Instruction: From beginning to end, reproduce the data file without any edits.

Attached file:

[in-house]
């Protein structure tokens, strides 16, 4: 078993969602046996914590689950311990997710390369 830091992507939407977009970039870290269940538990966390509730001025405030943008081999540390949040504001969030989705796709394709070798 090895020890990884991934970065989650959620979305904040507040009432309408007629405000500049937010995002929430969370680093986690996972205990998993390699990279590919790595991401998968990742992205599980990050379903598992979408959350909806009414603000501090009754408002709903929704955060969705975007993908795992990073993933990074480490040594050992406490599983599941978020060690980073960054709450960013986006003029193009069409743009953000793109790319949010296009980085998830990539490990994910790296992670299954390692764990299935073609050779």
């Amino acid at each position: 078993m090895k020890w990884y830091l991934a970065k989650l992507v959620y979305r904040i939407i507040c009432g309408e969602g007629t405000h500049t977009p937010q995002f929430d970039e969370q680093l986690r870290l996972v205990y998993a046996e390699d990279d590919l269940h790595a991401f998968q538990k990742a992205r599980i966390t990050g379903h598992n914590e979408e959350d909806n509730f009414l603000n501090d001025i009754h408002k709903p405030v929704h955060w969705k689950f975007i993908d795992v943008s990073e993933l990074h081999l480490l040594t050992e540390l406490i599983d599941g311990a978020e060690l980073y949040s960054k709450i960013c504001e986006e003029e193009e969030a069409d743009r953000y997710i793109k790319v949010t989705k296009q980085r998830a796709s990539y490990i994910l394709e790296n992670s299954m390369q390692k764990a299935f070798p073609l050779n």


[in-house]
């Protein structure tokens, strides 16, 4: 078993969602046996914590689950311990997710390369 830091992507939407977009970039870290269940538990966390509730001025405030943008081999540390949040504001969030989705796709394709070798 090895020890990884991934970065989650959620979305904040507040009432309408007629405000500049937010995002929430969370680093986690996972205990998993390699990279590919790595991401998968990742992205599980990050379903598992979408959350909806009414603000501090009754408002709903929704955060969705975007993908795992990073993933990074480490040594050992406490599983599941978020060690980073960054709450960013986006003029193009069409743009953000793109790319949010296009980085998830990539490990994910790296992670299954390692764990299935073609050779």
């Amino acid at each position: 078993m090895k020890w990884y830091l991934a970065k989650l992507v959620y979305r904040i939407i507040c009432g309408e969602g007629t405000h500049t977009p937010q995002f929430d970039e969370q680093l986690r870290l996972v205990y998993a046996e390699d990279d590919l269940h790595a991401f998968q538990k990742a992205r599980i966390t990050g379903h598992n914590e979408e959350d909806n509730f009414l603000n501090d001025i009754h408002k709903p405030v929704h955060w969705k689950f975007i993908d795992v943008s990073e993933l990074h081999l480490l040594t050992e540390l406490i599983d599941g311990a978020e060690l980073y949040s960054k709450i960013c504001e986006e003029e193009e969030a069409d743009r953000y997710i793109k790319v949010t989705k296009q980085r998830a796709s990539y490990i994910l394709e790296n992670s299954m390369q390692k764990a299935f070798p073609l050779n």